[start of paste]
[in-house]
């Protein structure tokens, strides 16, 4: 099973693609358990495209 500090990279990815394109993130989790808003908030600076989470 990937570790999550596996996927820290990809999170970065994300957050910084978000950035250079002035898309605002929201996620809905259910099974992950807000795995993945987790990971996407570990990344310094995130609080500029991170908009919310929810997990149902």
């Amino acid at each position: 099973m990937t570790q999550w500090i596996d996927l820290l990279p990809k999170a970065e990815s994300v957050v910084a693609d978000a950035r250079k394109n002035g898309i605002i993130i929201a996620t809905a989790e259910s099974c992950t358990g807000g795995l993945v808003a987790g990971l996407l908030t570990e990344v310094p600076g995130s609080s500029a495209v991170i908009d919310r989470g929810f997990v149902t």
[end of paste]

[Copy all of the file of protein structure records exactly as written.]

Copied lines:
[in-house]
């Protein structure tokens, strides 16, 4: 099973693609358990495209 500090990279990815394109993130989790808003908030600076989470 990937570790999550596996996927820290990809999170970065994300957050910084978000950035250079002035898309605002929201996620809905259910099974992950807000795995993945987790990971996407570990990344310094995130609080500029991170908009919310929810997990149902």
């Amino acid at each position: 099973m990937t570790q999550w500090i596996d996927l820290l990279p990809k999170a970065e990815s994300v957050v910084a693609d978000a950035r250079k394109n002035g898309i605002i993130i929201a996620t809905a989790e259910s099974c992950t358990g807000g795995l993945v808003a987790g990971l996407l908030t570990e990344v310094p600076g995130s609080s500029a495209v991170i908009d919310r989470g929810f997990v149902t």